Long-term municipal bond issuance remains extremely light so far in 2011, down 53% through the end of April versus the same period last year.
Roughly $62 billion of new debt has come to market so far this year, less than half of the $132 billion of new issuance over the same period in 2010, according to data from Thomson Reuters.
Last month’s bond issuance did not fare much better. Issuance was down over 46% from April 2010, with only $14.7 billion of new debt, compared to $27.5 billion the year before.
Consequently, many analysts are revising estimates for volume projection for 2011. Christopher Ryon, portfolio manager at Santa Fe, N.M.-based Thornburg Investment Management, said he expects municipal bond volume to be anywhere from $200 billion to $250 billion this year.
Earlier in the year, many market participants were estimating volume at much higher levels.
In a March research note, Chris Mauro, head of U.S. muni strategies at RBC Capital Markets, wrote that he had revised his volume projection to $310 billion from $360 billion in December. Then, last week, Mauro revised his projections again.
“The trend of anaemic municipal new issue volume has continued into April, causing us to reduce our forecast of 2011 volume once again,” he said. “Given current trends we anticipate issuance of $250 billion to $260 billion in 2011, but caution this figure could prove overly optimistic if volume doesn’t pick up once state budget season concludes this summer.”
Mauro added that as fiscal 2012 state budgets get finalized between now and June 30, “issuance should increase from current low levels. However, should supply continue to languish after the conclusion of the current state budget season, it’s possible that pure tax-exempt volume in 2011 could come in as low as $210 billion.”
April saw the second-lowest issuance total thus far this year, slightly higher than January’s $12.5 billion. Low volume in both months is typical.
“Issuance in April is very low,” says Alan Schankel, director of fixed-income research at Janney Capital Markets. “But once we get past budget season around June, administrators, governors, and mayors will know what they are working with and will have a plan and can implement borrowing plans. So we may see a pickup in issuance because of that.”
Schankel added that with rates falling, there may be a potential for additional refinancing.
“All in all, we’re going to see an improvement in volume as the year goes by, but it will not approach last year’s lofty $430 billion,” he said.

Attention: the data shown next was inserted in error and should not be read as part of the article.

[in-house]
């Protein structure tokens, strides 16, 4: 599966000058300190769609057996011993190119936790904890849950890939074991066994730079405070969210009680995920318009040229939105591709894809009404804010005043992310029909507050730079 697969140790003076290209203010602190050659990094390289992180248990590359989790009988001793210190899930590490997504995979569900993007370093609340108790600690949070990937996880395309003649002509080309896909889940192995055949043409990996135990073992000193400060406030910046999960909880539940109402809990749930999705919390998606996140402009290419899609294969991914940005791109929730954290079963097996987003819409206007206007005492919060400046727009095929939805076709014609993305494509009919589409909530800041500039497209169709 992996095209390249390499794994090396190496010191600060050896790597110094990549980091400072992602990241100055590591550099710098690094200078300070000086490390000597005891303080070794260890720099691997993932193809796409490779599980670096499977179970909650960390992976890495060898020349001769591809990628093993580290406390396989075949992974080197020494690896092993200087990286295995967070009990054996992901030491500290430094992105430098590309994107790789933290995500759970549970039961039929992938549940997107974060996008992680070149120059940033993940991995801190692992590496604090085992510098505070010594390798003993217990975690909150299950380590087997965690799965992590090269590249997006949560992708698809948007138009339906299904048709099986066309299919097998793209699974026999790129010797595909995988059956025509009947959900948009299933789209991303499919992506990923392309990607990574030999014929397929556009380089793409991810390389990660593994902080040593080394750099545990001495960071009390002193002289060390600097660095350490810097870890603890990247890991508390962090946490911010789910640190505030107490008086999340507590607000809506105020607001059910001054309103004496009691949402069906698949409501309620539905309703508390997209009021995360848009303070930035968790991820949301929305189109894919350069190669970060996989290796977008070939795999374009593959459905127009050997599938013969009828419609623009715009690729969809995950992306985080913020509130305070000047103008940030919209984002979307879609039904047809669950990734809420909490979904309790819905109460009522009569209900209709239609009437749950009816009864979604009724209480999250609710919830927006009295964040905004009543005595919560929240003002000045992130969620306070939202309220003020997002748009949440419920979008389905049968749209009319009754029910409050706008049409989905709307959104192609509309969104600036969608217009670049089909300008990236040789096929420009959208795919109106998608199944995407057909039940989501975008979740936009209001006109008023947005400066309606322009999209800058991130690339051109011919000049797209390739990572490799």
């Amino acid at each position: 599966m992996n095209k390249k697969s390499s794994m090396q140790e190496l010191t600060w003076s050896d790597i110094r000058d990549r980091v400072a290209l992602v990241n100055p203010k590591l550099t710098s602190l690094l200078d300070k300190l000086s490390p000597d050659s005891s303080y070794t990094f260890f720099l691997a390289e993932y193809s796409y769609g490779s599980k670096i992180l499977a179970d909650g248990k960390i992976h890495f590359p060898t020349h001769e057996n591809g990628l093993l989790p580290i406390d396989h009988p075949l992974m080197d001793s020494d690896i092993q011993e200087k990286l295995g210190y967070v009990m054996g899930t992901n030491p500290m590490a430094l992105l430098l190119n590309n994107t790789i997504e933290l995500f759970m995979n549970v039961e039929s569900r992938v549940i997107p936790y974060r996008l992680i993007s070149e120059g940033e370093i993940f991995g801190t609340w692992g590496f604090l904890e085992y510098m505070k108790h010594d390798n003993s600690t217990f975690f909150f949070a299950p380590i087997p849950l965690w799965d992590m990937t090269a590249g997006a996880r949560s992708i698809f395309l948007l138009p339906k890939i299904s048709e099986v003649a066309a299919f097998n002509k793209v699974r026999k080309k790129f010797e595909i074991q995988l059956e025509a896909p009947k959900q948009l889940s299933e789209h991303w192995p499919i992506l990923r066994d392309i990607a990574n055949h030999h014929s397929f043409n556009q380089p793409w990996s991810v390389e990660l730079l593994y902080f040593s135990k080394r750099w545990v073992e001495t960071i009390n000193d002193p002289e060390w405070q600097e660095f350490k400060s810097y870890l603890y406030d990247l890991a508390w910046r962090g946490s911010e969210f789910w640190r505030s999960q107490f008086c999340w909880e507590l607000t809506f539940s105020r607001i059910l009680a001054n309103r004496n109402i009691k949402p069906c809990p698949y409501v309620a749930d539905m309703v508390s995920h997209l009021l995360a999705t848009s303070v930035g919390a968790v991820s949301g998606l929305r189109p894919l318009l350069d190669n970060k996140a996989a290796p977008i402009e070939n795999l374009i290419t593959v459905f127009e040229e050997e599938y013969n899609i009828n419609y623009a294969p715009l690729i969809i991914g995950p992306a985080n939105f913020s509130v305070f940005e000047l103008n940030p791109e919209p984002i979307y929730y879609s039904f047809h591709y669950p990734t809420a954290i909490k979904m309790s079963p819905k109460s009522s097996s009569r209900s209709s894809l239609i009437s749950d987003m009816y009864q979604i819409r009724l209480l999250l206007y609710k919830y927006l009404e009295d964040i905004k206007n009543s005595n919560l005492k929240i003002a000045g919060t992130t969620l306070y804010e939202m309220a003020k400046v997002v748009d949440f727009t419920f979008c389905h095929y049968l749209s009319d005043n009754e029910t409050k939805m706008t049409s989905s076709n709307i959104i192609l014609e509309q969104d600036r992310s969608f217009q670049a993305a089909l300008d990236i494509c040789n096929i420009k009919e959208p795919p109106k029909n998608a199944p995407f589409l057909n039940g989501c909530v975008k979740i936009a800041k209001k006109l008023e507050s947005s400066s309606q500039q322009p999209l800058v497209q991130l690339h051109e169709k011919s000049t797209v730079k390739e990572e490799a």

New York, Illinois, and California remained the top three issuing states again this year with $7.7 billion, $6.1 billion, and $5.4 billion of new debt coming to market, respectively. However, those numbers are significantly down from 2010.
California is down over 70% from last year, when it was the top issuer in the first four months with $19.2 billion. Illinois, which was the second highest issuer through April 2010, is down over 50%; it had issued over $12 billion of new debt by this time last year. New York, which nabbed the top spot this year, is still down over 17% from last year, when the state issued $9.3 billion.
Some of the biggest deals to make headlines this month were the North Texas Tollway Authority and Chicago’s O’Hare International Airport issuing about $1.1 billion and $1 billion of new debt, respectively, and only a week apart. They were by far the two biggest deals. The New York City Transitional Finance Authority came in third with almost $650 million of new-money bonds in the first week of April.
These big deals, however, were not enough to make up for lost time. In April, refunding fell 39% to $5.2 billion from last April and new issuance fell over 48% to $7.8 billion.
Declines in volume were also seen from all sizes of borrowers. In April, issuance from state governments fell over 71% to $644 million, while borrowing from state agencies fell over 60% to $3.3 billion. New debt from counties and parishes fell 62% to $757 million while issuance from cities and towns fell over 15% to $3.6 billion.
Most issuance sectors dropped as well. Education fell 50% to $4.3 billion in April, while general purpose issuance declined 39% to $2.9 billion. Transportation was about the same as April of last year, slipping only 0.5% to $3.1 billion. Health care issuance fell almost 23% to $2 billion.
Despite low volume, the yield environment is favorable to borrowers. As of Friday, the triple-A rated 10-year bond had fallen 13 straight days to reach 2.85%, according to Municipal Market Data. By contrast, in January of this year, 10-year yields reached a 24-month high of 3.46%.